The present invention still further provides a method of controlling an expansion valve in a refrigeration or HVAC system comprising the steps of: providing closed loop control of an expansion valve based upon a first criteria; and providing open loop control of the expansion valve based upon at least a second criteria differing from the first criteria.

The present invention additionally provides a method of controlling the capacity of a chiller system where the chiller system includes a circularly linked compressor, condenser, expansion device, and an evaporator. In the system, the evaporator receives entering water having an entering water temperature and provides leaving water having a leaving water temperature and where the compressor compresses refrigerant having a measured superheat. The method comprising the steps of: measuring the leaving water temperature and the refrigerant superheat; determining a leaving water temperature error as a function of the difference between the leaving water temperature and a setpoint; providing a first mode of capacity control wherein the expansion valve is modulated in response to the measured superheat; and providing a second mode of capacity control where the expansion valve is modulated in response to the leaving water temperature error or a change in compressor capacity.

The present invention yet further provides a method of repositioning an expansion valve in a chiller system in response to changes in system capacity. The chiller system has an evaporator for conditioning entering water and providing leaving water. The method comprising the steps of: monitoring the entering water temperature of the evaporator; monitoring the leaving water temperature of the evaporator; determining a water temperature difference between the entering water temperature and the leaving water temperature; determining a temperature differential setpoint; comparing the water temperature difference to the differential temperature setpoint to establish an error; and repositioning the expansion valve to minimize the error.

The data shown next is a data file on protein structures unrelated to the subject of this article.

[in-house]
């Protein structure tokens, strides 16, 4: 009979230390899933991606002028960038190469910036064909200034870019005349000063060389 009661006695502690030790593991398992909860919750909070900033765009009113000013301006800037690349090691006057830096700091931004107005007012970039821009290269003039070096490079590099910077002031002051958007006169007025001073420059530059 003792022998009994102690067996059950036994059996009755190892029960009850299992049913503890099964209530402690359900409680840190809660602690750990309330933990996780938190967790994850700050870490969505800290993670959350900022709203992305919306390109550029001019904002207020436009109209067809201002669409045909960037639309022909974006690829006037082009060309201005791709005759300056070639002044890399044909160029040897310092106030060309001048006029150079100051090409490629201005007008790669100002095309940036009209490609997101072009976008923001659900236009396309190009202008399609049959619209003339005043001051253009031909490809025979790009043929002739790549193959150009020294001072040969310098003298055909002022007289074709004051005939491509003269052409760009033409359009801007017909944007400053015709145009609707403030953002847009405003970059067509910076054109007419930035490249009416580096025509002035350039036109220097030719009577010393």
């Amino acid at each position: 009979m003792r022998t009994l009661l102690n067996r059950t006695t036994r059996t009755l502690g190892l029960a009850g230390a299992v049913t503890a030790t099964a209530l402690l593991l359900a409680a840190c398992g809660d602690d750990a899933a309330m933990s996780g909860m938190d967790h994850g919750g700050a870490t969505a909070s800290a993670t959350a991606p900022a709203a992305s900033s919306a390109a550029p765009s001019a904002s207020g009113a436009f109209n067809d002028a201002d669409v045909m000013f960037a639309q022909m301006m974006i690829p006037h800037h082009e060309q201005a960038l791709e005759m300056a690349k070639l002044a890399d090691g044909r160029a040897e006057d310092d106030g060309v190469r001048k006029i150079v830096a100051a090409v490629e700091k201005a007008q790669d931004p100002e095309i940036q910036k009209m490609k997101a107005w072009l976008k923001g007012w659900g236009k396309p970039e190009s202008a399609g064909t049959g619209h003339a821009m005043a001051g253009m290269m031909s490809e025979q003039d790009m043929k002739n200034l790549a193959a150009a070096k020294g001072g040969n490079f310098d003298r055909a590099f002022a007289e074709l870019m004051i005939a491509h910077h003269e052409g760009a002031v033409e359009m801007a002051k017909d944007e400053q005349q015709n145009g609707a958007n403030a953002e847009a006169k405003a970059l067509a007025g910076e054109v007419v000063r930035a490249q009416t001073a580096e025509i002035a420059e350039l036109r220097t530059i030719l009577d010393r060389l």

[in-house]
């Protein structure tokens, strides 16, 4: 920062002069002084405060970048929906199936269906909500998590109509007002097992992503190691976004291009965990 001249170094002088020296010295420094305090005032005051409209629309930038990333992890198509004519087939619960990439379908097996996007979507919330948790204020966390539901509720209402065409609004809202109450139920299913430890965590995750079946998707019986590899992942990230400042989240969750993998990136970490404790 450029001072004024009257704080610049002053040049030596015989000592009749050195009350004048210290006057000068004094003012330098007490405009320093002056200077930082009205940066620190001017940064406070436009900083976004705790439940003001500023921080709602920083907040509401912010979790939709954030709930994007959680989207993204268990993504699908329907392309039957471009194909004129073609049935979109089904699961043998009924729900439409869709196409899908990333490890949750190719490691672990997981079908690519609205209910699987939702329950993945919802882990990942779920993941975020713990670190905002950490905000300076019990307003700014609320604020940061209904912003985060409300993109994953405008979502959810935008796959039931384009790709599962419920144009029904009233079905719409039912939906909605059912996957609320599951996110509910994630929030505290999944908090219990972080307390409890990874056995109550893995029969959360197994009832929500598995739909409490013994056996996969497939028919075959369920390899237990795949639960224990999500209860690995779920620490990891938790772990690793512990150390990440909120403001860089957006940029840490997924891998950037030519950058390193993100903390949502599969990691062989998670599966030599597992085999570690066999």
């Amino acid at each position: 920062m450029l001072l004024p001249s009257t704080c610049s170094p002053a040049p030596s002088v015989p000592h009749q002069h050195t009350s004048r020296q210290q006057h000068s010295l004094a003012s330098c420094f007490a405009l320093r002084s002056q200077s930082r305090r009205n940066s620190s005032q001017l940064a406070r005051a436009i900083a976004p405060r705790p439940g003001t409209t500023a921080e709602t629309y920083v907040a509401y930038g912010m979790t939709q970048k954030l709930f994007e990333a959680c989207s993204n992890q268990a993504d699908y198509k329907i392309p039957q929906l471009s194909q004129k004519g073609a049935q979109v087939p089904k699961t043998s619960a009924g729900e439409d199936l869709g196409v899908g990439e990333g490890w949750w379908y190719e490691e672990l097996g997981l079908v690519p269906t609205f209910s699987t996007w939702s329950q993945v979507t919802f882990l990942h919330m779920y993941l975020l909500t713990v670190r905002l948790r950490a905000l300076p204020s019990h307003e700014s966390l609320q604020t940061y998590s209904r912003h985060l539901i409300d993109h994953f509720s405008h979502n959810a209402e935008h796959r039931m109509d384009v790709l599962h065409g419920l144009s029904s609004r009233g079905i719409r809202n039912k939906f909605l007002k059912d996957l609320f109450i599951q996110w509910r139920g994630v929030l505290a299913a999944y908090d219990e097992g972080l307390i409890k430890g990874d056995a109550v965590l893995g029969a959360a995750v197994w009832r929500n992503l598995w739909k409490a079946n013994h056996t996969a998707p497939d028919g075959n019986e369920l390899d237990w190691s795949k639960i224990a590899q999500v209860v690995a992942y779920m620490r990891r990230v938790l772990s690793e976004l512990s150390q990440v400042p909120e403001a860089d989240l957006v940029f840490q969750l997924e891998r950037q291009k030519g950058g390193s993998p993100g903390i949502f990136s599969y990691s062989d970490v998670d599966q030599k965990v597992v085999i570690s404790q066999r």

The present invention additionally provides a water chiller system comprising an evaporator for chilling a fluid; and a compressor, receiving heated refrigerant from the evaporator, for changing the condensation temperature of the refrigerant by compression. The system also includes a condenser, receiving compressed refrigerant from the compressor, for condensing the compressed refrigerant; an expansion device, receiving condensed refrigerant from a condenser, for controllably returning the condensed refrigerant to the evaporator; and a controller, operatively connected to the expansion device, for controlling the operation of the expansion device. The system further includes a feed forward control, coupled to the controller, for anticipating changes in the load of the evaporator whereby the feed forward control includes a first sensor sensing a first value and controlling the operation of the expansion valve in response to the sensed first value.

BRIEF DESCRIPTION OF THE DRAWINGS

FIG. 1 is a diagram showing a water chiller system to which the feed forward concept of the present invention applies.

FIG. 2 is an alternative embodiment including a spray tree evaporator wherein the expansion valve responds to changes in compressor capacity thereby minimizing disturbances in liquid levels.

FIG. 3 is a control block diagram of the operation of the present invention.

FIG. 4 is a table showing the first and second preferred embodiments and the controls used during steady state conditions and system disturbance conditions.

FIG. 5 is a graph of the first preferred embodiment.

FIG. 6 is a graph of the second preferred embodiment.